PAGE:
$ ./rce.sh
[+] Checking credentials: Anders Kusk
[+] OSCP Cert loaded
[+] OSCE Cert loaded
[+] Parsing cv.bin
0x00002007: 4461 6e69 7368 2050 6f6c 6963 652c 204f 6666 6963 6572 2020 2020 2020 2020 200a Danish Police, Officer .
0x00002018: 5444 432c 2049 6e74 6572 6e61 6c20 5065 6e74 6573 7465 7220 2020 2020 2020 200a TDC, Internal Pentester .
0x00002019: 496d 7072 6f73 6563 2c20 5365 6375 7269 7479 2041 6476 6973 6f72 2020 2020 200a Improsec, Security Advisor .
[=] Loading externals
-> mutt -s "Hello" a@rce.sh < /dev/null
-> curl -v https://www.linkedin.com/in/anders-kusk
-> curl -v https://github.com/kusk/
-> curl -v https://www.hackthebox.eu/profile/9409
-> curl -v https://twitter.com/anderskusk
$ echo return to root
$ cat ./blog/brlapi/brltty and a pretty far-out privileged escalation path to NT Authority\Local Service.md

brlapi/brltty and a pretty far-out privileged escalation path to NT Authority\Local Service

While being bored and poking around various functions in Windows settings I saw that in the "Ease of Access" -> "Narrator" page a function to install a third-party braille software called brltty, including the brlapi. While this is in no way worthy a CVE or could even be called a real vulnerability, I just wanted to document it for the sake of documentation. ¯\_(ツ)_/¯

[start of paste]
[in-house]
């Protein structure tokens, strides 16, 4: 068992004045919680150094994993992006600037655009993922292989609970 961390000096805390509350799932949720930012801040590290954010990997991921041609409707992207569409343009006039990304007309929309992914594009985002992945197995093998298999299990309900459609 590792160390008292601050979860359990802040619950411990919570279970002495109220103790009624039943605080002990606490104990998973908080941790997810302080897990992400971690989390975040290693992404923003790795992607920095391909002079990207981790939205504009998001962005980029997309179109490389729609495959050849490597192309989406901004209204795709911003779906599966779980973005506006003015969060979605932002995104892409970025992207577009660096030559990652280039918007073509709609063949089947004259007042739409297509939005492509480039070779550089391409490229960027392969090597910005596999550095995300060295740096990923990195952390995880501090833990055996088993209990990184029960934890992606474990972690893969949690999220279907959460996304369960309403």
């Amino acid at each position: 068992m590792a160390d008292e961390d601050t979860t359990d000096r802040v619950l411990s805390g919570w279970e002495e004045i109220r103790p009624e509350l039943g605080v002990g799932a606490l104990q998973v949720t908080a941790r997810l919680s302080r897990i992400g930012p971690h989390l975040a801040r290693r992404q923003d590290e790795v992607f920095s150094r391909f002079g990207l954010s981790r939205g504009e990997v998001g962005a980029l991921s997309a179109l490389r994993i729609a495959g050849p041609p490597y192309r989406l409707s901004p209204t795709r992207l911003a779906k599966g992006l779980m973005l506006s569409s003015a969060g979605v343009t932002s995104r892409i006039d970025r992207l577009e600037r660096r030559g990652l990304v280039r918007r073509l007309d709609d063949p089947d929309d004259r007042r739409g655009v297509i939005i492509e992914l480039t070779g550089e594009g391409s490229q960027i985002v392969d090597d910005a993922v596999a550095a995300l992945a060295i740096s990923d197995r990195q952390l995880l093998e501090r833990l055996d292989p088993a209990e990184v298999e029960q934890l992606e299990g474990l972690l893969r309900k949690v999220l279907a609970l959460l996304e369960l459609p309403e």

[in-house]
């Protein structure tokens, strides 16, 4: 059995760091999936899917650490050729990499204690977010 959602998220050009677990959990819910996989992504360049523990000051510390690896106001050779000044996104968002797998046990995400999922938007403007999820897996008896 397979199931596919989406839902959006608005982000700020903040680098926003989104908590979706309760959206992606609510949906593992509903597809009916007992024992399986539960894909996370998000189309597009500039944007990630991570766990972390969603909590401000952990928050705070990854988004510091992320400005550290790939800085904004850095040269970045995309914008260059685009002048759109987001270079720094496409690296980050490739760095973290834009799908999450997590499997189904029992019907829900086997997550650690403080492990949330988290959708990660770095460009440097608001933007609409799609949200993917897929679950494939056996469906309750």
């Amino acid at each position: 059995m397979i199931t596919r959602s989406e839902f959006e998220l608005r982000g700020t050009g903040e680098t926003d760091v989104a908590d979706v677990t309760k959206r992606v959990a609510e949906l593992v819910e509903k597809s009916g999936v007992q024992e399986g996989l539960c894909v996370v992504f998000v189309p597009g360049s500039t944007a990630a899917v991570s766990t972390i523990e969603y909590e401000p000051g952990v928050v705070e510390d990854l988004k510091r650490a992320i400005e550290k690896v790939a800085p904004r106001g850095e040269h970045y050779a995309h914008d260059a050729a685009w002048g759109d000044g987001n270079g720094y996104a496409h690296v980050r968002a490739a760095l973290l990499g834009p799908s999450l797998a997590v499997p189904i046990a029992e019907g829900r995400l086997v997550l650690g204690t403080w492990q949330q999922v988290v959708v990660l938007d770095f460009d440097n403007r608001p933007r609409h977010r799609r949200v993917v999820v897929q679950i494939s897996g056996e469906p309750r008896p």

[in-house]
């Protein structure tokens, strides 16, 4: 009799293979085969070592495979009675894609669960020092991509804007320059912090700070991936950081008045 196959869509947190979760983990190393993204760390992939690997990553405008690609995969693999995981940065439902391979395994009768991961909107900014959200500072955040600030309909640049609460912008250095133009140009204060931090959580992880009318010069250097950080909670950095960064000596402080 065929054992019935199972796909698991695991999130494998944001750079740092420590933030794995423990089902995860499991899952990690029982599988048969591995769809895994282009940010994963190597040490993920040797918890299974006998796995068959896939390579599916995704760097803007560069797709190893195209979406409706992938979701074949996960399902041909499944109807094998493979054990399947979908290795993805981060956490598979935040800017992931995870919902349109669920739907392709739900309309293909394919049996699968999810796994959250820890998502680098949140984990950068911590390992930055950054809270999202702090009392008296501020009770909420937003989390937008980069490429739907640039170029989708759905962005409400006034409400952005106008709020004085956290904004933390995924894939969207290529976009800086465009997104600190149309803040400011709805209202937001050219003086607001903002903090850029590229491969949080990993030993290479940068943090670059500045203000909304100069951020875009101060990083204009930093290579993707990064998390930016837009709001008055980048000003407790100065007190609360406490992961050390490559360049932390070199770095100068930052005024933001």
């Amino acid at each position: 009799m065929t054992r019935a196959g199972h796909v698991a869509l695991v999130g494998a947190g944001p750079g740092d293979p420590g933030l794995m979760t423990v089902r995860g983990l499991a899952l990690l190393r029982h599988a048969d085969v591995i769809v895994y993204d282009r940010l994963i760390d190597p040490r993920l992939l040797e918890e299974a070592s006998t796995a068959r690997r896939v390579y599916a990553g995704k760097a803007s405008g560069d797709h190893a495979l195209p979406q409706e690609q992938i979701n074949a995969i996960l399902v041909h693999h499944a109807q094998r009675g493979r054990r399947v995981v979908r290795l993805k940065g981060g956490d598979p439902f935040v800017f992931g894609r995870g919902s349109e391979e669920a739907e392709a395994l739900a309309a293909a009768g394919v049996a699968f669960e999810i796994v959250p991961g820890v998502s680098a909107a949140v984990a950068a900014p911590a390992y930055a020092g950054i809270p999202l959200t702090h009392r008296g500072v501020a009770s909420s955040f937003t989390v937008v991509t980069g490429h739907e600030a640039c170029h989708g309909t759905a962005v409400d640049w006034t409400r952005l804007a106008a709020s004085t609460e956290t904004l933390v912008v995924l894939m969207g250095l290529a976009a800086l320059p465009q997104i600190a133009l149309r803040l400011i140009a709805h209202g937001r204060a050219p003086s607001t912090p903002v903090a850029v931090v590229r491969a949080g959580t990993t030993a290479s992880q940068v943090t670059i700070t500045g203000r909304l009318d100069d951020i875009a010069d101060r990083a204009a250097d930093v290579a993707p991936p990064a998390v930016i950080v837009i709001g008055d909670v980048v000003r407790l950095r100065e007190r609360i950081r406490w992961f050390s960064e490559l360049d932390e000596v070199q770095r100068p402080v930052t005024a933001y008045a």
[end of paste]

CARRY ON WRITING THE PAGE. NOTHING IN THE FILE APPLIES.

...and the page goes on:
So after clicking the "Download and install braille" button(requires admin access), Windows installs brltty(and brlapi) to the directory C:\Windows\brltty. It furthermore installs the service "brlapi", which all members of the group INTERACTIVE can start and stop. The service runs as "NT Authority/Local Service".

When starting/restarting the service various files will be loaded, and like alot of other Linux-ported-to-Windows applications, the path loading order is pretty messed up. The service will try to read/create files/devices in c:\dev\null and c:\etc\xdg\brltty. If the c:\etc\xdg\brltty directory exists, the configuration file "brltty.conf" will be loaded. While the configuration files had a few interesting settings, none provided other (malicious)functionality other than creating a directory anywhere as "NT Authority\Local Service".

However further into the start process, the service will try to load the DLL-file "libusbK.DLL" from directories in the system environment paths.

If an low privileged user have access to any of these, a privileged escalation to "NT Authority\Local Service" would be possible.

Since this privileged escalation requires so many factors to align, it can't really be called a vulnerability.

Oh, and for some reason Windows by default installs brltty 5.5 while brltty 6.1 is currently the latest version.